Many users seem to think that putting an 80 watt unit @ 12v on a GPU is a good idea – I mean after all, it worked good on the old ti4200s. Xbitlabs.com has some really cool data on actual power usage of modern video cards though. As can be seen HERE and HERE, a 6800ultra at stock speeds can use over 72 watts. Not all of that is being used by the core, of course, but I would wager that a lot of it is. That is hard to cool with an 80 watt peltier.
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Water after a CPU and/or GPU block is too hot to cool something else

Think about how much heat the CPU and GPU make and are putting into the water. Then consider how fast the water is cycling through your system. How much hotter is the water after passing through the CPU and GPU blocks than when it started?

A quick little calculation using the atrocious values of 1 Liter/minute and 200 watts total heat going in with CPU and GPU combined will yield that (whips out calculator in Windows) the water would be about 2.9C hotter by the time it hits the hard drive than when it hit the first CPU block. Given that your flow rate may be as high as 4L/minute and the heat being put in the circuit is probably less, you will have no problem adding a hard drive block in at the end of the loop. You can always put it first if a couple degrees are that big of a deal for you.

As a side note, I have noticed that some people seem to think that if they are cooling something more with the same cooling, like cooling a CPU more without changing anything but maybe removing an elbow in their system or whatever, that sometimes people think that the water will get hotter.

I am not sure how this myth came about, but if you simply remember the whole “energy is conserved” thing that was said in your basic science class, then you can think it through to see that, in fact, the water remains at the same temperature. How much heat does the CPU make if it is a little hotter or colder? For our purposes it is relatively the same, though I am guessing that it does change somewhat.

If the same amount of heat, which is just thermal energy, is being put into the water, then how hot will the water get? Does the water “care” how hot the device making the heat is? It does not. The water will go to the same temperature, all else being equal.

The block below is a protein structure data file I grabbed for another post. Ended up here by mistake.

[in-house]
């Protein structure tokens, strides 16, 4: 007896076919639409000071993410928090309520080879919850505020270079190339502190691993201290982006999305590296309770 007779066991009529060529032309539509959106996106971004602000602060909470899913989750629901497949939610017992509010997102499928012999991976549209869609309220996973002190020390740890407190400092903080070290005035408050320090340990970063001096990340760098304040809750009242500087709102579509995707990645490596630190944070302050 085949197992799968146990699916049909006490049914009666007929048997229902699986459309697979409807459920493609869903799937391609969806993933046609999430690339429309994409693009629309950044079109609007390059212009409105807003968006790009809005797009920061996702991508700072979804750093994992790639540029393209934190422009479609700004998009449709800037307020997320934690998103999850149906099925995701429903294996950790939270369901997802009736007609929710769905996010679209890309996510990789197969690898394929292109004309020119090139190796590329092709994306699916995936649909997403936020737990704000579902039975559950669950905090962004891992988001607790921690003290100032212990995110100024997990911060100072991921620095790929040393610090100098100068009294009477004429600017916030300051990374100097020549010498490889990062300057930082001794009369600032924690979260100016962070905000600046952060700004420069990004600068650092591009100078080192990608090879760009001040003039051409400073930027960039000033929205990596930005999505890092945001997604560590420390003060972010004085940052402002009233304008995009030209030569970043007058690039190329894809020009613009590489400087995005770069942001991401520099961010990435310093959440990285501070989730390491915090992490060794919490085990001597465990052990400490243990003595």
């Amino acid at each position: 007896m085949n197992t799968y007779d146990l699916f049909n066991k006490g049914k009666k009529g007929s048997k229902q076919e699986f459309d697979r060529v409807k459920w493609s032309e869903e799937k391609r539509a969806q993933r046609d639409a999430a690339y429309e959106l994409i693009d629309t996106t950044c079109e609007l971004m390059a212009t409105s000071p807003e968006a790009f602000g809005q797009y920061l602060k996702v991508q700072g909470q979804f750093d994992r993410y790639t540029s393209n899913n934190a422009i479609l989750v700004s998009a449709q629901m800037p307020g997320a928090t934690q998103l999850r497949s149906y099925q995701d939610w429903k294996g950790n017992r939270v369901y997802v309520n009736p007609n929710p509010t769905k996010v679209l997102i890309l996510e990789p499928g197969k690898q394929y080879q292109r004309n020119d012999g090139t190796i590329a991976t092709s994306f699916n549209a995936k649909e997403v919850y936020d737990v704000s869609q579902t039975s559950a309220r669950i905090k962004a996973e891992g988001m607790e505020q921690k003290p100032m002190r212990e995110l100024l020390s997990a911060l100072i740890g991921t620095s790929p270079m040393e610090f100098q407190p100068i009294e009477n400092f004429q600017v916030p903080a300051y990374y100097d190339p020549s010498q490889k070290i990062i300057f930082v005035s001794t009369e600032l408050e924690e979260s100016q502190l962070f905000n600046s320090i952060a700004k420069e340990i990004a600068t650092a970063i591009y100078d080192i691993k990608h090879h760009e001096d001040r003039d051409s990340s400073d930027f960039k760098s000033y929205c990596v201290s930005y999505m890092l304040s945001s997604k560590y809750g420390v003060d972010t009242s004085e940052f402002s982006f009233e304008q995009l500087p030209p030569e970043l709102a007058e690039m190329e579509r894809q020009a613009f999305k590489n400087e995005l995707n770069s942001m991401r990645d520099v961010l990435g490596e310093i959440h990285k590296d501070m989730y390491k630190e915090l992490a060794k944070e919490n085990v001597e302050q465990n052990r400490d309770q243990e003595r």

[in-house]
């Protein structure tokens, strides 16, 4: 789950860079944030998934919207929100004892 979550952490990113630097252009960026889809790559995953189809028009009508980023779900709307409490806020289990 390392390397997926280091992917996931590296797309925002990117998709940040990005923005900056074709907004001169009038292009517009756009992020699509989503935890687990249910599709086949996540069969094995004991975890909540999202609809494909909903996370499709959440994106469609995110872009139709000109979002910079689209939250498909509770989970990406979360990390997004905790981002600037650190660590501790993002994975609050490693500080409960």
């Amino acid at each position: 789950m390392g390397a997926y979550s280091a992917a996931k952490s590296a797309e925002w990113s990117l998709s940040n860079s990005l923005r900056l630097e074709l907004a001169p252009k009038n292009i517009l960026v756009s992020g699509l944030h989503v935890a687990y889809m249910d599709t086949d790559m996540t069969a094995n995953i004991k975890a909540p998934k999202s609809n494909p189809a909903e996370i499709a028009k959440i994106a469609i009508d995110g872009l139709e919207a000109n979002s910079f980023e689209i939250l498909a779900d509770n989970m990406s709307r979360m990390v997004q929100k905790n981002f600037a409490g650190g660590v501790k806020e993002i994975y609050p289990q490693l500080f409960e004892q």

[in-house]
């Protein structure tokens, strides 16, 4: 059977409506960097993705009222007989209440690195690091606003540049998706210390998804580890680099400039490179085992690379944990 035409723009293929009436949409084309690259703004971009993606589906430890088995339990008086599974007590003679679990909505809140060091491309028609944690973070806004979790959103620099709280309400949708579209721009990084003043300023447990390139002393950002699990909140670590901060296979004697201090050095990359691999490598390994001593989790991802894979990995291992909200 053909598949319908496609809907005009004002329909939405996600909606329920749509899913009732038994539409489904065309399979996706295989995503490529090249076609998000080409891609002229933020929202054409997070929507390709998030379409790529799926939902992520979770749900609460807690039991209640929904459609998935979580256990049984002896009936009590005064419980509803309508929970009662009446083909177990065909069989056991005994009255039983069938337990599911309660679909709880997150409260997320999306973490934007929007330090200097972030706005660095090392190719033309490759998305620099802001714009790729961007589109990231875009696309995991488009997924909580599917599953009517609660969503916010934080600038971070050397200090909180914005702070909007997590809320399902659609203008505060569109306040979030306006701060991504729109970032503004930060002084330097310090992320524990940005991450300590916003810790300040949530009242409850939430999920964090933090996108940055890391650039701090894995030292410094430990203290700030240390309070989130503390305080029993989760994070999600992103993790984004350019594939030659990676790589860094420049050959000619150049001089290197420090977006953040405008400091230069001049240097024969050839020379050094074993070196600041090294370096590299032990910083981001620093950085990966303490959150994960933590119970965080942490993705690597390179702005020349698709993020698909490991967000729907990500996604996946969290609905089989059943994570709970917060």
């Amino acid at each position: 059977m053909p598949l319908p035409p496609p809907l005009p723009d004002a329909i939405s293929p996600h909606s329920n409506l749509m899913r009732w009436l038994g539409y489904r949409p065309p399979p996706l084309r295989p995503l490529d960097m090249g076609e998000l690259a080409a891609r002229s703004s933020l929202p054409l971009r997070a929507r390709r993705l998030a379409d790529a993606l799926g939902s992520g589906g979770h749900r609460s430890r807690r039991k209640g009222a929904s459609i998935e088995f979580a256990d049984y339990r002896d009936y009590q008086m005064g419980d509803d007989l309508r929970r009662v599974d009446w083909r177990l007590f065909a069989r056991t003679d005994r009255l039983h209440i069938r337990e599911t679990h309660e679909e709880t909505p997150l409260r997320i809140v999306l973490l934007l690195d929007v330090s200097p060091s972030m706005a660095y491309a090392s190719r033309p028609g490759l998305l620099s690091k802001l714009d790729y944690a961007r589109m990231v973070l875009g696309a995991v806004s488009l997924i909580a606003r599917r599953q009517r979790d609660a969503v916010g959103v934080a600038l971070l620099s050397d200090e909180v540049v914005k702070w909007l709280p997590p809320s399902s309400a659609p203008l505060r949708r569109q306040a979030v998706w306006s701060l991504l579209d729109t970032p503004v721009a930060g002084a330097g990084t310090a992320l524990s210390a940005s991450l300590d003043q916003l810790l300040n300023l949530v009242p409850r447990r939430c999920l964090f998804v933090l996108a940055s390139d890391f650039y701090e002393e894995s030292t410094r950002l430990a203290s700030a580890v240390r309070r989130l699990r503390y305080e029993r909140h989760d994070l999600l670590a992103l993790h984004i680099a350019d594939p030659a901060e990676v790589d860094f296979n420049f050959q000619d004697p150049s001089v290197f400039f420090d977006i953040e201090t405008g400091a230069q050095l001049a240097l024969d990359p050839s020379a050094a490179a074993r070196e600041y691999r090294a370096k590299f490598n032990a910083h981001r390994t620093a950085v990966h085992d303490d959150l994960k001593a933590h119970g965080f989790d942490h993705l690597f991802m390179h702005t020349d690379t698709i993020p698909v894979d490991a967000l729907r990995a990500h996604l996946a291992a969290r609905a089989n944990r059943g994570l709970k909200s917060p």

Error in temperature measurements

I have seen people saying that the onboard measurements of CPU temperature are too high by 5~10 C because of some thermal probe they taped to the side of an IHS or water block or some other similar method. I do not deny that the onboard temperature sensors do give erroneous readings more often than not, and sometimes are quite a bit off, but the method of measuring a temperature with a probe that has half of itself exposed to air and having the probe a distance away from the core is assured of giving temperature readings too low.

Copper thermal conduction and aluminum better heat ‘release’ or some such nonsense

Some people say copper cannot dissipate heat as well as aluminum, but say that copper absorbs heat better and that copper transfers heat across itself better than aluminum. It is even implied that it transfers heat to aluminum well, just not very well to air. So this implies that copper transfers heat to itself, CPUs, aluminum, heat spreaders, peltiers, silver, water, and who knows what else better than aluminum, just not better to air. The whole argument is nonsensical to begin with if one thinks it through.

The rate of heat exchange is based upon the difference in temperature, with all else being equal, between the metals. Copper conducts better so it has a higher temperature difference, so it dissipates heat better than aluminum.

As a kind of counter situation which some may be trying to prod at though, the specific heat of copper is .0923 cal/gK and it has a density of 8.92g/mL. Aluminum has a specific heat of .215 cal/gK and a density of 2.702 g/mL (Chemfinder.com).

If you take those and figure out the heat capacity per volume, then you get 0.82 cal/mL*K copper and 0.58 cal/mL*K for aluminum. It seems like some unnamed computer sites may think that their equivalent copper heat sink takes longer to cool down than the aluminum one because per volume, the copper will store more thermal energy per temperature. That is very true, but it does not deal with how well the metals conduct heat or anything else that is often implied.

Radiation vs. forced airflow and which material is best suited to which

Have you ever been next to a campfire and felt the heat from a distance? That was thermal radiation.

In general, for computer cooling, radiation is a relatively small part of the total cooling process. Most of the cooling is done by having some fan force air over metal fins and then the air caries away the heat. I often see people saying that aluminum is best for ram sinks and low airflow fan heat sinks while they say copper is best for “pure performance” or whatever that means.